Bathroom Fears Are What Failed Houston’s Anti-Discrimination Bill

Photo: via @rkorsgard.

shame. shame. shame. shame.

As of this week, people living in Houston, Texas can legally be discriminated against because of their sexuality, gender identity, race, age, and pregnancy. If someone doesn’t agree with some aspect of an individual, they can discriminate. Voters in Texas did not pass the Houston Equal Rights Ordinance—commonly known as HERO—and have put the metropolis steps behind its peers. How, after all the progress our government made this summer with legalizing same-sex marriage and the building campaign for transgender rights, did such a disgraceful thing happen? Fear.

A smear campaign against HERO, dubbed the bill “Houston Proposition 1 Bathroom Ordinance,” argued “any man, any time, can enter a woman’s bathroom simply by claiming to be a woman that day. No one is exempt.” It then jumps to say registered sex offenders could do the same and that a business would be fined for denying him or her access to the facility. “Protect women’s privacy,” it continues. “Prevent danger. Vote no on the Proposition 1 Bathroom Ordinance.” Aside from the campaign’s obvious bigotry and sincere prejudice, it instills fear and misunderstanding. Over half of the voters bought into it. There were even signs saying “NO Men in Women’s Bathrooms” outside polling sites. Because so many American’s still don’t understand what it means to be trans, the fear-mongering worked. That is not okay. Calling those negatively affected by the vote “perverts” and “mentally ill,” like a Red State post that went live last night, doesn’t help either.

At least 20 trans people have been killed this year, many of them trans women of color, because of a lack of understanding. Underneath yesterday’s vote is an inherent misunderstanding of gender identity and consequential fear of what one doesn’t know. It ignores the progress we’ve made and yields what progress might have been. It’s too late to reverse what happened. What needs to happen now is a louder battle cry for education and a means of humanizing the very thing the campaign demonized: the trans experience. Increased visibility is one way to do it, and talk of how hurtful transphobia is is another, but empathy is hard to instill in folks who are already afraid. What needs to happen is a unified declaration from the LGBTQ community that what happened in Texas this week is wrong. Simply wrong.

Photo by Emma McIntyre/Getty Images

Along with

Showtime just ordered a pilot episode of Casallina "Cathy" Kisakye's comedy anthology series, which will be executive-produced by Lena Waithe. The show, called How to Make Love to a Black Woman (Who May Be Working Through Some Shit), sounds like it'll be... informative.

According to The Hollywood Reporter, though the series is a comedy, it will also touch on some vulnerable subjects as well. It described the show as being about "connection and rejection that explore our most harrowing—and harrowingly comic—sexual secrets." Waithe said in a statement about the news, "Cathy's script is haunting, funny, and extremely vulnerable—it's the kind of script that doesn't come around very often." She continues, showing her excitement for the project: "I'm honored that Cathy trusts me with such a special project. I can't wait for the world to see it."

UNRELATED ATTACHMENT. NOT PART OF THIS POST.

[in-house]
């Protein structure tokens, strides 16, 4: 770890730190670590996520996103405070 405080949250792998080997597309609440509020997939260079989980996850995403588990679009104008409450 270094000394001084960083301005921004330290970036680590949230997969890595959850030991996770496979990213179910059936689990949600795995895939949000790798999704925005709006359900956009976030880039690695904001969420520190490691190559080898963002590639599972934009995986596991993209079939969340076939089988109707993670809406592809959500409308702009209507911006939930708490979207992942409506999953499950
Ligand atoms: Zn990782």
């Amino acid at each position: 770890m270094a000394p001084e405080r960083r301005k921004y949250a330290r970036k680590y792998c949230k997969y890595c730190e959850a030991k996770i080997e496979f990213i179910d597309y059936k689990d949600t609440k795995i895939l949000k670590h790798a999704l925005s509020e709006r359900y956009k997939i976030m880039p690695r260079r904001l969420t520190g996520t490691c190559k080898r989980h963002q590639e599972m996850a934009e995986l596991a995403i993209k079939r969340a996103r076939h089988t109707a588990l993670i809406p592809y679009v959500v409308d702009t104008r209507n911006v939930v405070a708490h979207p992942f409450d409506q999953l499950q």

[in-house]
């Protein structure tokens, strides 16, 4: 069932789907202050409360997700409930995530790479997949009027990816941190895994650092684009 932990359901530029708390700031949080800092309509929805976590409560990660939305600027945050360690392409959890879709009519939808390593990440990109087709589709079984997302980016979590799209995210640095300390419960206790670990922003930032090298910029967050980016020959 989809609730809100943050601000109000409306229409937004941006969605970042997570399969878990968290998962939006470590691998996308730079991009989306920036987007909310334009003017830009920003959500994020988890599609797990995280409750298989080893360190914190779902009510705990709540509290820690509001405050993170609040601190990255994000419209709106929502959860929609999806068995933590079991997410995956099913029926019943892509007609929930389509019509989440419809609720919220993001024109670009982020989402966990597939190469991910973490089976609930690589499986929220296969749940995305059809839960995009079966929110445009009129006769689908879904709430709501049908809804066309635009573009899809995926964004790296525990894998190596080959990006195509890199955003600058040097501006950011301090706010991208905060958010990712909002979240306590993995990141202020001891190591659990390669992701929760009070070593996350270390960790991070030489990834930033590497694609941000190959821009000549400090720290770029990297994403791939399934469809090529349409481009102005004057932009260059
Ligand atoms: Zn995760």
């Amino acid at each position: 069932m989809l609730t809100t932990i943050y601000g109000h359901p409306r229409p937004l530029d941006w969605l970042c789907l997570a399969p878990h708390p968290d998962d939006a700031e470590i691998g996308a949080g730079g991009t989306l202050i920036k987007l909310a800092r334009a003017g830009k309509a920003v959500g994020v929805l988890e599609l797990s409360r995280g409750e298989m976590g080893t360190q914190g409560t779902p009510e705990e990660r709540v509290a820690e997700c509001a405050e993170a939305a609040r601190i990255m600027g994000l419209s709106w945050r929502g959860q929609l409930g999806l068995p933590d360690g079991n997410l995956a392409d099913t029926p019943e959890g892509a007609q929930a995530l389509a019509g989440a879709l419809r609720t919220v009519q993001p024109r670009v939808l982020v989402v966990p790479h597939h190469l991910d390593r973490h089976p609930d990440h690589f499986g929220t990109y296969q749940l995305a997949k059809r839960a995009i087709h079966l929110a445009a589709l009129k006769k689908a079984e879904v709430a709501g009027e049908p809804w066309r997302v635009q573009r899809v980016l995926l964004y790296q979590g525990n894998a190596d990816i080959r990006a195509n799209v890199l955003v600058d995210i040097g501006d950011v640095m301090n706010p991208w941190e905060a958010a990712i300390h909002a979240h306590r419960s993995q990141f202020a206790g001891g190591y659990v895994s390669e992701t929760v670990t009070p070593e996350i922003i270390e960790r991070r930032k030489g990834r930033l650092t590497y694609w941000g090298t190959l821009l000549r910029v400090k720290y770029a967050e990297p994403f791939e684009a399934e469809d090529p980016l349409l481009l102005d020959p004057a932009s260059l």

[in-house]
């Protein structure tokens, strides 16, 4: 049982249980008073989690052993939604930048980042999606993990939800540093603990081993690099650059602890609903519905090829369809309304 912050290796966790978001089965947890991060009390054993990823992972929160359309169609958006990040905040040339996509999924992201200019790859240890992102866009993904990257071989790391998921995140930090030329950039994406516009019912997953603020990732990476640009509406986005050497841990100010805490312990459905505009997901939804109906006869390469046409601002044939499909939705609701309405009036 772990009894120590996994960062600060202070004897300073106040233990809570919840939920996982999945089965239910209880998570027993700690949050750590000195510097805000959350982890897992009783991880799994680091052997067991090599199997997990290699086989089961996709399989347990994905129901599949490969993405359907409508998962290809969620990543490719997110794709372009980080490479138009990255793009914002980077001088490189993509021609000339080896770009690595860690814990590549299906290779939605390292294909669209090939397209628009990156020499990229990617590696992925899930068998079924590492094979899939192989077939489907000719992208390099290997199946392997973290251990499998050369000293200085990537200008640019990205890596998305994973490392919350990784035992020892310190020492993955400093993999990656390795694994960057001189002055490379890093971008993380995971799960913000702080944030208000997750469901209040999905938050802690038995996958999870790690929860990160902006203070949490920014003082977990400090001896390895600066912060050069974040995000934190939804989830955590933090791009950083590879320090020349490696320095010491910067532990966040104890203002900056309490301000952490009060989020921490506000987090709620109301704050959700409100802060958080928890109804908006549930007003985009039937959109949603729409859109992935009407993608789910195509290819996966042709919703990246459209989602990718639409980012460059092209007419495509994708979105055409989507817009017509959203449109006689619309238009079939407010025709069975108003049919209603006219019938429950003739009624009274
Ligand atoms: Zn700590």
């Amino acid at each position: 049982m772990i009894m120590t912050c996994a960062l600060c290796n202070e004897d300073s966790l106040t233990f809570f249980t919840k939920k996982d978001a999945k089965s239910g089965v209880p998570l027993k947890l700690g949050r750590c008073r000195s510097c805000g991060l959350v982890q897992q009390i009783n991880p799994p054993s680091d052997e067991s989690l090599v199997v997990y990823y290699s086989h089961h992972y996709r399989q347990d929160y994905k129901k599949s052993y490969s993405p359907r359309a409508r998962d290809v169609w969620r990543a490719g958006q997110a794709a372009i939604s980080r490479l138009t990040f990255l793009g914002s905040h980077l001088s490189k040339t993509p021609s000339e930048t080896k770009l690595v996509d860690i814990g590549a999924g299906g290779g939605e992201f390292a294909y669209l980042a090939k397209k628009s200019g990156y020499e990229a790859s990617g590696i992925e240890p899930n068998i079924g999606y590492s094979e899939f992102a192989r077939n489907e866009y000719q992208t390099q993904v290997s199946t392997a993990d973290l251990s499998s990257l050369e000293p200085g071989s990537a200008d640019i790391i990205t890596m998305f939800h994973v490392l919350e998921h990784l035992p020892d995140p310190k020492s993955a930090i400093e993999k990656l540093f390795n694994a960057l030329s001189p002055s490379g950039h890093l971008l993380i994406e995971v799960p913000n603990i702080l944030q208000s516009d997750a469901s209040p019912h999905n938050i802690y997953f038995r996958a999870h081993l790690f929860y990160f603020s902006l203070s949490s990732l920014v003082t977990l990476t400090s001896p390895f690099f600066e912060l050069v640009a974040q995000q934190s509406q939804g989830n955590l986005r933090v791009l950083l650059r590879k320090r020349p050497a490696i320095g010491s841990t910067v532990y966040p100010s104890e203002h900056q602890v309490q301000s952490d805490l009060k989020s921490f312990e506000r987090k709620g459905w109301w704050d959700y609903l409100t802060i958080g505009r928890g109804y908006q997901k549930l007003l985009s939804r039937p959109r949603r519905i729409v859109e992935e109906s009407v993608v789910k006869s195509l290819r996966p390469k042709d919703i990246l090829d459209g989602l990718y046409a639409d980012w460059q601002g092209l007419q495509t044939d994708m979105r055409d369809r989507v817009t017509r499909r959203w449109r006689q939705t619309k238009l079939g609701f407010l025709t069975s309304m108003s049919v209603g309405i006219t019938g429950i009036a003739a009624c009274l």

Kisakye, who previously worked with Waithe on The Chi, says that the show is close to her heart, and that the series will portray three-dimensional, complex women. "With How to Make Love, I'm thrilled to tell stories about the women I know, who are complicated, passionate, resilient, and relatable," she said in a statement.

Kisakye is the creator of the show, and will be writing the pilot script. It's the latest project to come to Showtime through Waithe's first-look deal and, according to The Hollywood Reporter, should it go to series, this would be the first anthology for the network.



Screenshot via Youtube

While the song should serve as a reminder to your exes

Just a day after dropping new single "Nunya," featuring Dom Kennedy, Kehlani has released the winter-wonderland visuals to go along with. The singer, NYLON November cover star, and mother-to-be rocks some of the best winter 'fits I've seen in a while, including a glorious puffer jacket that could double as a down comforter that I absolutely need in my life right now.

Kehlani is clearly living her best life up in some snow-filled forest hideaway, vibing on the beach at sunset and sipping on something bubbly as she coolly reminds nosy exes that who she's with is "nunya business." There's not much of a story line (unlike her recent "Nights Like This" video); the main takeaway is that Kehlani is busy dancing through a forest, missing no one and chilling amongst people who are clearly not the subjects of the song.

Kehlani is only two short months away from bringing baby Adeya into the world, who she thanked for helping her get through the video process. "Shot that 7 months pregnant in da snow..." Kehlani wrote on Twitter, adding, "thank u baby for da motivation, mommy was FROZE."

Even from the womb, Adeya has been hustling hard alongside her momma. Twitter user @ODtheMC pointed out that this is already her second music video appearance, and she's not even been born.

Get some mulled wine ready and escape into Kehlani's winter getaway, below. Stay tuned for her forthcoming mixtape, While We Wait, out on February 22.

Kehlani - Nunya (feat. Dom Kennedy) [Official Music Video]